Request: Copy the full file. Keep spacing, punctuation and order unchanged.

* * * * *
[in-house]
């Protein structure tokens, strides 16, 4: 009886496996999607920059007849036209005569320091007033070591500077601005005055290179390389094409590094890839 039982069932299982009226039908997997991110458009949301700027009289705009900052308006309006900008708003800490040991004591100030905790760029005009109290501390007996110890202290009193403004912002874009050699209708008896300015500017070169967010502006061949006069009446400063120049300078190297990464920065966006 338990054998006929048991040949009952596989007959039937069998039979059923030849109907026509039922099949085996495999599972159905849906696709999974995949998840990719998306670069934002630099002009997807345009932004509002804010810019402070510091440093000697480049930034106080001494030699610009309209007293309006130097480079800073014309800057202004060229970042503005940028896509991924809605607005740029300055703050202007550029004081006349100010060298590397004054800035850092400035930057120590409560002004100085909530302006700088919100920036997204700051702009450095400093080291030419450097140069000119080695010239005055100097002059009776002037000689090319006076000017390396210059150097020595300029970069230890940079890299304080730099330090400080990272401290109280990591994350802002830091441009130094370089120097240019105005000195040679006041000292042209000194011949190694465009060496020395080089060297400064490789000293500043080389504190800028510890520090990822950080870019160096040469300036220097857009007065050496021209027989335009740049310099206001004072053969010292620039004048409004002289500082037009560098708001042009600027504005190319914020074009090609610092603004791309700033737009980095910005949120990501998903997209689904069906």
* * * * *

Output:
[in-house]
């Protein structure tokens, strides 16, 4: 009886496996999607920059007849036209005569320091007033070591500077601005005055290179390389094409590094890839 039982069932299982009226039908997997991110458009949301700027009289705009900052308006309006900008708003800490040991004591100030905790760029005009109290501390007996110890202290009193403004912002874009050699209708008896300015500017070169967010502006061949006069009446400063120049300078190297990464920065966006 338990054998006929048991040949009952596989007959039937069998039979059923030849109907026509039922099949085996495999599972159905849906696709999974995949998840990719998306670069934002630099002009997807345009932004509002804010810019402070510091440093000697480049930034106080001494030699610009309209007293309006130097480079800073014309800057202004060229970042503005940028896509991924809605607005740029300055703050202007550029004081006349100010060298590397004054800035850092400035930057120590409560002004100085909530302006700088919100920036997204700051702009450095400093080291030419450097140069000119080695010239005055100097002059009776002037000689090319006076000017390396210059150097020595300029970069230890940079890299304080730099330090400080990272401290109280990591994350802002830091441009130094370089120097240019105005000195040679006041000292042209000194011949190694465009060496020395080089060297400064490789000293500043080389504190800028510890520090990822950080870019160096040469300036220097857009007065050496021209027989335009740049310099206001004072053969010292620039004048409004002289500082037009560098708001042009600027504005190319914020074009090609610092603004791309700033737009980095910005949120990501998903997209689904069906």